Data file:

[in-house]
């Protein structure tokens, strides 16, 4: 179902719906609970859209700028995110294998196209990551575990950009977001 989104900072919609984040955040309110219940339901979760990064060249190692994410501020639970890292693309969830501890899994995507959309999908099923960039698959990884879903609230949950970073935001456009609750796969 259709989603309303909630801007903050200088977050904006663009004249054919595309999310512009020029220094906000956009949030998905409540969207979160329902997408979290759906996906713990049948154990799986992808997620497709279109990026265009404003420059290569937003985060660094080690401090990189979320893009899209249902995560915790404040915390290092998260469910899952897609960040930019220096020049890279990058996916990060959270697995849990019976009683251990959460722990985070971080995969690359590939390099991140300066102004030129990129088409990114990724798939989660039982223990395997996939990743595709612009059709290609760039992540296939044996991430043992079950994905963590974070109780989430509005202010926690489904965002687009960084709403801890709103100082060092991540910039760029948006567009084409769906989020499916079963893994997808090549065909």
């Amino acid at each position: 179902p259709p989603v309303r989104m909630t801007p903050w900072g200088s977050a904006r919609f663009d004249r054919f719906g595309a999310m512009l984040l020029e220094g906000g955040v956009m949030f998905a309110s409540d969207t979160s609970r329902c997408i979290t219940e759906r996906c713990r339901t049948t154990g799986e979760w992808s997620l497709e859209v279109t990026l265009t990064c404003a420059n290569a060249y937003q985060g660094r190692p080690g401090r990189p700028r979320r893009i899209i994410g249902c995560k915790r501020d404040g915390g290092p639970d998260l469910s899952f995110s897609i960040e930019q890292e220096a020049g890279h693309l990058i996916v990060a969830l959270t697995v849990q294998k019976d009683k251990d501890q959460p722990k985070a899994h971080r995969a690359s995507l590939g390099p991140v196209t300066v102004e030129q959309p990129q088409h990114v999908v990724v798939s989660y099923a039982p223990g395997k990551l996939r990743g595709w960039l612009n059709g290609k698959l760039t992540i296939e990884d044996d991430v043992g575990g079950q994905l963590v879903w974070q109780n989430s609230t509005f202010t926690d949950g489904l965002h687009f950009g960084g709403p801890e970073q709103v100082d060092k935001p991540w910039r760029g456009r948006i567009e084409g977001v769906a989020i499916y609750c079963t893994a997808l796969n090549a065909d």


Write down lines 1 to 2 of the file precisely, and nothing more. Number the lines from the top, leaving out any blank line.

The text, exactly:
[in-house]
């Protein structure tokens, strides 16, 4: 179902719906609970859209700028995110294998196209990551575990950009977001 989104900072919609984040955040309110219940339901979760990064060249190692994410501020639970890292693309969830501890899994995507959309999908099923960039698959990884879903609230949950970073935001456009609750796969 259709989603309303909630801007903050200088977050904006663009004249054919595309999310512009020029220094906000956009949030998905409540969207979160329902997408979290759906996906713990049948154990799986992808997620497709279109990026265009404003420059290569937003985060660094080690401090990189979320893009899209249902995560915790404040915390290092998260469910899952897609960040930019220096020049890279990058996916990060959270697995849990019976009683251990959460722990985070971080995969690359590939390099991140300066102004030129990129088409990114990724798939989660039982223990395997996939990743595709612009059709290609760039992540296939044996991430043992079950994905963590974070109780989430509005202010926690489904965002687009960084709403801890709103100082060092991540910039760029948006567009084409769906989020499916079963893994997808090549065909």